2 High-Tech Approaches to Dental Checkups

Concept Picture of High Tech Digital Image of TeethGetting excited about technology shouldn’t be restricted to the world of the newest release from Apple or an innovation in artificial intelligence. Dental technology has grown by leaps and bounds over the past couple of decades and it has resulted in professional dental care that is more accurate, more comfortable, more efficient, and better for the environment. And the best part is that innovative dental technology isn’t restricted to big cases and extensive treatment plans. Let’s take a look at two high-tech devices that take your routine dental checkup to the next level.  


This handheld device can be found in many dental offices nationwide. In the simplest terms, Diagnodent uses a laser to help detect tooth decay. When the laser is directed toward a tooth, areas of decay, even those invisible to the naked eye, fluoresce (healthy enamel will not fluoresce under laser light). The laser then sends a reading to a machine that quantifies the severity of the decay.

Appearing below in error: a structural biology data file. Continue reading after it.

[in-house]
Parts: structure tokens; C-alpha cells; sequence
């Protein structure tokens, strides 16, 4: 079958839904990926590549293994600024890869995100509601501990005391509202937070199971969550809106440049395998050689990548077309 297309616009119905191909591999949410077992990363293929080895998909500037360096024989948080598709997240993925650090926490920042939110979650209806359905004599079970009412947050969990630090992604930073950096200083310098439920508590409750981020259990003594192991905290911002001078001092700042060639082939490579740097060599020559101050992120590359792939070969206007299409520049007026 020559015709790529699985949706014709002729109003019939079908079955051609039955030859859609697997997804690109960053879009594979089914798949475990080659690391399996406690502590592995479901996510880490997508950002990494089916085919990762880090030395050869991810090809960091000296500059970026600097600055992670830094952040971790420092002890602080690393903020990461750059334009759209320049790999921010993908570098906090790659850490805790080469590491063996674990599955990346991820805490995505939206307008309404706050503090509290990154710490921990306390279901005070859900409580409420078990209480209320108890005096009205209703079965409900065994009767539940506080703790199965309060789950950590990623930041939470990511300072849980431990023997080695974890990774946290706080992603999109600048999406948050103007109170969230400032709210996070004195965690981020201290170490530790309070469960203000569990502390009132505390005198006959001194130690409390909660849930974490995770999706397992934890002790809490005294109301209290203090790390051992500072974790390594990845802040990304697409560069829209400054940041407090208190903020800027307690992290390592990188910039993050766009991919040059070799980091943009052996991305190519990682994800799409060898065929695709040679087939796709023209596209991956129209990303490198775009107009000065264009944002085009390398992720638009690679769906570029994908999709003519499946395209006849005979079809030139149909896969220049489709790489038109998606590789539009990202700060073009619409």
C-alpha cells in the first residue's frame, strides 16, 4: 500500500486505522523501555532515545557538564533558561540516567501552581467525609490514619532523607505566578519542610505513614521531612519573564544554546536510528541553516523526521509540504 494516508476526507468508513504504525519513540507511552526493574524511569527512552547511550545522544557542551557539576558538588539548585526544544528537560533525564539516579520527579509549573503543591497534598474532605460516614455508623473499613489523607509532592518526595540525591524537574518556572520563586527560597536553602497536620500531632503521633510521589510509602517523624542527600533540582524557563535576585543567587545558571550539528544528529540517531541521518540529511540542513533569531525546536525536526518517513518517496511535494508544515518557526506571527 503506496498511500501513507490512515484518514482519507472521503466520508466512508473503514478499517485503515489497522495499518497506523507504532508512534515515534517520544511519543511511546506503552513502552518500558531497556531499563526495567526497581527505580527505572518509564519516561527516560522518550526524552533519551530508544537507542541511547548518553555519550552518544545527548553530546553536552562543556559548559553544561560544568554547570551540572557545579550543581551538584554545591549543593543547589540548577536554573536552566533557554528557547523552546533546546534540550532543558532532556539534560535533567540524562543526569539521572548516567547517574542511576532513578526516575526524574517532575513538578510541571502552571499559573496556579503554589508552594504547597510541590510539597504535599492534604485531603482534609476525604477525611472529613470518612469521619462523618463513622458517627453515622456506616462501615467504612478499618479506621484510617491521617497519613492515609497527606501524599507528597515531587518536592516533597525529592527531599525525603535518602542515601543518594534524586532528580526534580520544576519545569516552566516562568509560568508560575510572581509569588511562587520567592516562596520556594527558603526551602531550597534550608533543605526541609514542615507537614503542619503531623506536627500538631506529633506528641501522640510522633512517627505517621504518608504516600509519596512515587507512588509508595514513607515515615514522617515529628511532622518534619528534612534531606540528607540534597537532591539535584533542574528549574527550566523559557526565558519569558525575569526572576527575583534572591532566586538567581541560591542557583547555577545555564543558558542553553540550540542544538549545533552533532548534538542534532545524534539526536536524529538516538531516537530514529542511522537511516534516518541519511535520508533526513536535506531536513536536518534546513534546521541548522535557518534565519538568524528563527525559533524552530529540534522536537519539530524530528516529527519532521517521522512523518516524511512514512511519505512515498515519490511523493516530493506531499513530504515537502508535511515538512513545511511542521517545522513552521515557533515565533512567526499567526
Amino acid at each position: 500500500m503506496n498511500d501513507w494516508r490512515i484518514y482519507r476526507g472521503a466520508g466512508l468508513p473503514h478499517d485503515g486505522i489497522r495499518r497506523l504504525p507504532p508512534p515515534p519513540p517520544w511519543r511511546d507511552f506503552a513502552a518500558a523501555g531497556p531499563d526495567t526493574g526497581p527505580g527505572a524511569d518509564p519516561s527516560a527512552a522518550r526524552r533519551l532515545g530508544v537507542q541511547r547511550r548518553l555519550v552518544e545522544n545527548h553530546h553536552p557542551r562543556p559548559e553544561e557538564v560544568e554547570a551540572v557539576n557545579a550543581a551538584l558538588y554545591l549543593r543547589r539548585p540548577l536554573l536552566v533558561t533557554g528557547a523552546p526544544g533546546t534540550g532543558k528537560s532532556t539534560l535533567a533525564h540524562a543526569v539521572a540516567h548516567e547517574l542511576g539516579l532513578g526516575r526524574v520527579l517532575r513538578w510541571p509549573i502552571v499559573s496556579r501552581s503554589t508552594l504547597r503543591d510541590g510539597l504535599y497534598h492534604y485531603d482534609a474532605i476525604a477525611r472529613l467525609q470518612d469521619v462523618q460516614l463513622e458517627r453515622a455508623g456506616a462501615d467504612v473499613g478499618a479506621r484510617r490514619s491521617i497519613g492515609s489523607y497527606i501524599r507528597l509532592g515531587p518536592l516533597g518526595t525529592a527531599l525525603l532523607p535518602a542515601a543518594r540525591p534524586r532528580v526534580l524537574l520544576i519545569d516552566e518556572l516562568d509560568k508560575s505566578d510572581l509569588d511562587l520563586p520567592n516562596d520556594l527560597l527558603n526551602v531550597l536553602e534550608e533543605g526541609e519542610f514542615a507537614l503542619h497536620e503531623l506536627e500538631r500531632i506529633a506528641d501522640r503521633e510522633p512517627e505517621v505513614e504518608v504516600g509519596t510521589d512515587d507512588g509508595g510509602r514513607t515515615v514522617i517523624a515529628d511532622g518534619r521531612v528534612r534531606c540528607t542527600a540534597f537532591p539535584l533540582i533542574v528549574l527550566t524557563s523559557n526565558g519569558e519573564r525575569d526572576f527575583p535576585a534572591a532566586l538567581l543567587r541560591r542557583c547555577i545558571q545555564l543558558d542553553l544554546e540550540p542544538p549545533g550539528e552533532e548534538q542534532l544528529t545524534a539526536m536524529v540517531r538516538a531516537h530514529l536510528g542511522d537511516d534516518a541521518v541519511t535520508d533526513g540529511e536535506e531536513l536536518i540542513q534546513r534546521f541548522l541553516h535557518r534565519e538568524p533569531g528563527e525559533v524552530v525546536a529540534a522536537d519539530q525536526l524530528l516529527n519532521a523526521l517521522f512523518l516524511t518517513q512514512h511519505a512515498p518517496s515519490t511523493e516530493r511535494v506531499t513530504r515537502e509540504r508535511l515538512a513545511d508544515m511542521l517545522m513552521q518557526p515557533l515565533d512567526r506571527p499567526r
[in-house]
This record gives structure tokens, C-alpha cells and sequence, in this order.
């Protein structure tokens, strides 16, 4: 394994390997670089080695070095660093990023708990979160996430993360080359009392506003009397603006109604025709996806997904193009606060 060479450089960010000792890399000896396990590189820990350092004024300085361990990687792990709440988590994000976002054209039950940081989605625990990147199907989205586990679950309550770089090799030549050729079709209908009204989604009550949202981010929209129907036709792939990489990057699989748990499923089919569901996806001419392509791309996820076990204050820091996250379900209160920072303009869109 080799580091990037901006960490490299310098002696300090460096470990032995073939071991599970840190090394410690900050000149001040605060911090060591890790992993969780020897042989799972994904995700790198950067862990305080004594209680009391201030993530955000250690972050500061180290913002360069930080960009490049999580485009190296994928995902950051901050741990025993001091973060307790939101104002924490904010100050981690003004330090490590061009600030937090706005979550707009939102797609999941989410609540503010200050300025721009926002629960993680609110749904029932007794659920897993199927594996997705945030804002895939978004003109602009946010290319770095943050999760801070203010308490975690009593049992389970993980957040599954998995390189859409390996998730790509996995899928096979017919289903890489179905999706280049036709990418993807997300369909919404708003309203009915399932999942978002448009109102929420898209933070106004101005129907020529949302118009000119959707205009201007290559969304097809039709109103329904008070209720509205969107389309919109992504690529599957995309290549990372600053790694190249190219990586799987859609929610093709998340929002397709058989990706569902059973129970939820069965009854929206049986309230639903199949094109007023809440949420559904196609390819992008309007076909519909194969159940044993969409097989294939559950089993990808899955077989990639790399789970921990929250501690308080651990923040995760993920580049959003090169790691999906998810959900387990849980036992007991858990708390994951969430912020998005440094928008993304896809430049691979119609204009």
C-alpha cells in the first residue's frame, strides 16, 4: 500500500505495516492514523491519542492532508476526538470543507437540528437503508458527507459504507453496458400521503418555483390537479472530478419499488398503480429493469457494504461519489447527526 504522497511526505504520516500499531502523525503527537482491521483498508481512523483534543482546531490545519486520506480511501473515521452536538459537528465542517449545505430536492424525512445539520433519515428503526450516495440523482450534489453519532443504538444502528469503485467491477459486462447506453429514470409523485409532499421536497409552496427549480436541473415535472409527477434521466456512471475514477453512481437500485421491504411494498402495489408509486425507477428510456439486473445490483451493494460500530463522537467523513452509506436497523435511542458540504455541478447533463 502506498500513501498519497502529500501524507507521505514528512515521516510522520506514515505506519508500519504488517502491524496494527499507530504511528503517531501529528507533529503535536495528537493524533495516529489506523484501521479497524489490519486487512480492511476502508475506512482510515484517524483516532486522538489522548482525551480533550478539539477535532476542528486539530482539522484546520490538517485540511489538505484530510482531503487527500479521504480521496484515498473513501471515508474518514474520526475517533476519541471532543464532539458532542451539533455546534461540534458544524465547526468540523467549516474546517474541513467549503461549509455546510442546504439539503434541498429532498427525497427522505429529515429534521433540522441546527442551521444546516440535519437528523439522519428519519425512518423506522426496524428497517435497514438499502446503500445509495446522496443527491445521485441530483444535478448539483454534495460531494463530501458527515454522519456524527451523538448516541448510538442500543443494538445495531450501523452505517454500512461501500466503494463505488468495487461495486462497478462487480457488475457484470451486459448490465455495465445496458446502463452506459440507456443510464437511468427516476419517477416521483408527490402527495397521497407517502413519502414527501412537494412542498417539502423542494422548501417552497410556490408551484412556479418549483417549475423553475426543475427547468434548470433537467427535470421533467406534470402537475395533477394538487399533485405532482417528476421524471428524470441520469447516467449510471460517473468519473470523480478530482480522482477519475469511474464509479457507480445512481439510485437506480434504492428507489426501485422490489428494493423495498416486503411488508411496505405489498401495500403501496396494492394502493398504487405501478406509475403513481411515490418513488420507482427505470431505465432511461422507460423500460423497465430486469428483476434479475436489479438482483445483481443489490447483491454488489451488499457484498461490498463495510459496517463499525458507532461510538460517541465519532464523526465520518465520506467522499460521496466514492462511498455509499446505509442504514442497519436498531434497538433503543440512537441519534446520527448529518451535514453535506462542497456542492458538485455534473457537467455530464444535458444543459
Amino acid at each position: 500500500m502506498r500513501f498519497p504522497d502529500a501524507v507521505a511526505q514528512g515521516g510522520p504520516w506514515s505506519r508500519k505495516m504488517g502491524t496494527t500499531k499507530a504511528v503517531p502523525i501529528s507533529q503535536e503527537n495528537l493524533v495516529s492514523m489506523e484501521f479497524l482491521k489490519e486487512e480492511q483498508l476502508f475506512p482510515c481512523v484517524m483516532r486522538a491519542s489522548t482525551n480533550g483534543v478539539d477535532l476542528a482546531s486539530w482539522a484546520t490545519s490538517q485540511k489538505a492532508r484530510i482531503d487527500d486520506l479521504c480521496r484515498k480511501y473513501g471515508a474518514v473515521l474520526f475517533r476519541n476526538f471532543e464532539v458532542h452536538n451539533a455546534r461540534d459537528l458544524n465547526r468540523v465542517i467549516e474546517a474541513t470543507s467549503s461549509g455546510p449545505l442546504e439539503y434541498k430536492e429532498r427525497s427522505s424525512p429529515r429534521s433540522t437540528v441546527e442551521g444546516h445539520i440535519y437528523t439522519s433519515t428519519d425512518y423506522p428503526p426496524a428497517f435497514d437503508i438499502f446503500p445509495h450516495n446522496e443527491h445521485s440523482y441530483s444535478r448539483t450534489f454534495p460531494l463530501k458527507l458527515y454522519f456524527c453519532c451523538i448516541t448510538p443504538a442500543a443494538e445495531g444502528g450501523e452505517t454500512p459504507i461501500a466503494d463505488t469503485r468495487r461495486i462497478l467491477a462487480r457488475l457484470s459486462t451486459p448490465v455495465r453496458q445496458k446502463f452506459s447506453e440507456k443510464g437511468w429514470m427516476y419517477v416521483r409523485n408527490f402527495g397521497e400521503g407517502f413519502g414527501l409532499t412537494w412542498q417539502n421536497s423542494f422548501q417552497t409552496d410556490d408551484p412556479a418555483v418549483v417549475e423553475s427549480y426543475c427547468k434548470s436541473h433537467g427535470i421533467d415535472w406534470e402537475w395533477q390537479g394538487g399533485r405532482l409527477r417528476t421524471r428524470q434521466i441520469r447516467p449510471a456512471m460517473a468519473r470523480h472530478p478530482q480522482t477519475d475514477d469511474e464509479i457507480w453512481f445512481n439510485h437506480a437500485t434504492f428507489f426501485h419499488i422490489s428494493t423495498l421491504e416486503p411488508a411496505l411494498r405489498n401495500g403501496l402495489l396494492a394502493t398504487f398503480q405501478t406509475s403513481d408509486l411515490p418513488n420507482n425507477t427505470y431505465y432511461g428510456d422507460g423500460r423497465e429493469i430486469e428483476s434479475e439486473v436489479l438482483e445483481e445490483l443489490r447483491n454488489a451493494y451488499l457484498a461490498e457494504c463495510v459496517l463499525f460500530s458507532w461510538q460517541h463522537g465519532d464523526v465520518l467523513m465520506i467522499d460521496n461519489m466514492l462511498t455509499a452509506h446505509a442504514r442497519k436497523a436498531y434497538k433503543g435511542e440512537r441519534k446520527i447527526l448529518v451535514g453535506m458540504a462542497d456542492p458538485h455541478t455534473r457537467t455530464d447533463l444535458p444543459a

What it can do for you . . .

Diagnodent allows your dentist to identify tooth decay in its very earliest stages, meaning that he can provide preventive treatment (such as a fluoride treatment or sealant) or restorative treatment (a filling) before the cavity descends into the sensitive inner layers of the tooth.

Digital X-rays

Digital x-rays work the same way as traditional x-rays: an x-ray beam is shot through the body, producing an image of hard structures (like bone and teeth). Traditional x-rays were slower and required the chemical transfer of the image onto special paper. Digital x-rays produce, obviously, a digital image that is immediately uploaded to a computer, where your dentist can enhance and manipulate the image.

What it can do for you . . .

Digital x-rays have a number of benefits for the patient, including decreased exposure to radiation, easily transferrable x-ray images (a big bonus for patients with insurance), and a more accurate picture of the oral structures, which can result in more conservative treatment options.